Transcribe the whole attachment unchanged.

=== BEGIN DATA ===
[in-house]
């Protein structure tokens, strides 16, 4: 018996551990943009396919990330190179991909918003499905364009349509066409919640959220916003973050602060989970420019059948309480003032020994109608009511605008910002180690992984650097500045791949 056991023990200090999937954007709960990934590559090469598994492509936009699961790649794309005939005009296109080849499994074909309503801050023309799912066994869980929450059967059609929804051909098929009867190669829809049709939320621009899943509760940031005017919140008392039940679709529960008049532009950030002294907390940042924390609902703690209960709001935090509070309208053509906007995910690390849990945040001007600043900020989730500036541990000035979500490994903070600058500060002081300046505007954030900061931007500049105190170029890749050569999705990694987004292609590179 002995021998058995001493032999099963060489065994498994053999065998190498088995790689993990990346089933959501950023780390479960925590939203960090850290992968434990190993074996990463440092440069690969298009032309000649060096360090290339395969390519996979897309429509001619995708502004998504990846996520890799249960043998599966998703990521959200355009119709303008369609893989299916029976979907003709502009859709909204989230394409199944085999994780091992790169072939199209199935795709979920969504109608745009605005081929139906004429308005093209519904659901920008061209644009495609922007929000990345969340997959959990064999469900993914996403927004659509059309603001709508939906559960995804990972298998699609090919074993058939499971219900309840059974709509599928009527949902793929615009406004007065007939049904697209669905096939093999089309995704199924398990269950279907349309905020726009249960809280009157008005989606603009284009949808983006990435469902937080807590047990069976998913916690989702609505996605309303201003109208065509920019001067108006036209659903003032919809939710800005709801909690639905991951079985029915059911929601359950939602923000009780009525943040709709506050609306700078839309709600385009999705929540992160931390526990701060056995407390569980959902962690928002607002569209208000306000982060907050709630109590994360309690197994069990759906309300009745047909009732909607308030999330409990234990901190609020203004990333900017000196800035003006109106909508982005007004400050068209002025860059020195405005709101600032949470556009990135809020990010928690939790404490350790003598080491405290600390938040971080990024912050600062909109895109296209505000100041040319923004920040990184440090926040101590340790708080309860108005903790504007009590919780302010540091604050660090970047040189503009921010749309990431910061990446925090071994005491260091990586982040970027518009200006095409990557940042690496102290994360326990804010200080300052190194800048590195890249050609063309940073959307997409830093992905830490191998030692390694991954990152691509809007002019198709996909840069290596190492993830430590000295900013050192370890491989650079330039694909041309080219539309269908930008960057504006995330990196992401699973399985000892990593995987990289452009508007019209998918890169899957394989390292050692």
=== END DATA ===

[in-house]
């Protein structure tokens, strides 16, 4: 018996551990943009396919990330190179991909918003499905364009349509066409919640959220916003973050602060989970420019059948309480003032020994109608009511605008910002180690992984650097500045791949 056991023990200090999937954007709960990934590559090469598994492509936009699961790649794309005939005009296109080849499994074909309503801050023309799912066994869980929450059967059609929804051909098929009867190669829809049709939320621009899943509760940031005017919140008392039940679709529960008049532009950030002294907390940042924390609902703690209960709001935090509070309208053509906007995910690390849990945040001007600043900020989730500036541990000035979500490994903070600058500060002081300046505007954030900061931007500049105190170029890749050569999705990694987004292609590179 002995021998058995001493032999099963060489065994498994053999065998190498088995790689993990990346089933959501950023780390479960925590939203960090850290992968434990190993074996990463440092440069690969298009032309000649060096360090290339395969390519996979897309429509001619995708502004998504990846996520890799249960043998599966998703990521959200355009119709303008369609893989299916029976979907003709502009859709909204989230394409199944085999994780091992790169072939199209199935795709979920969504109608745009605005081929139906004429308005093209519904659901920008061209644009495609922007929000990345969340997959959990064999469900993914996403927004659509059309603001709508939906559960995804990972298998699609090919074993058939499971219900309840059974709509599928009527949902793929615009406004007065007939049904697209669905096939093999089309995704199924398990269950279907349309905020726009249960809280009157008005989606603009284009949808983006990435469902937080807590047990069976998913916690989702609505996605309303201003109208065509920019001067108006036209659903003032919809939710800005709801909690639905991951079985029915059911929601359950939602923000009780009525943040709709506050609306700078839309709600385009999705929540992160931390526990701060056995407390569980959902962690928002607002569209208000306000982060907050709630109590994360309690197994069990759906309300009745047909009732909607308030999330409990234990901190609020203004990333900017000196800035003006109106909508982005007004400050068209002025860059020195405005709101600032949470556009990135809020990010928690939790404490350790003598080491405290600390938040971080990024912050600062909109895109296209505000100041040319923004920040990184440090926040101590340790708080309860108005903790504007009590919780302010540091604050660090970047040189503009921010749309990431910061990446925090071994005491260091990586982040970027518009200006095409990557940042690496102290994360326990804010200080300052190194800048590195890249050609063309940073959307997409830093992905830490191998030692390694991954990152691509809007002019198709996909840069290596190492993830430590000295900013050192370890491989650079330039694909041309080219539309269908930008960057504006995330990196992401699973399985000892990593995987990289452009508007019209998918890169899957394989390292050692």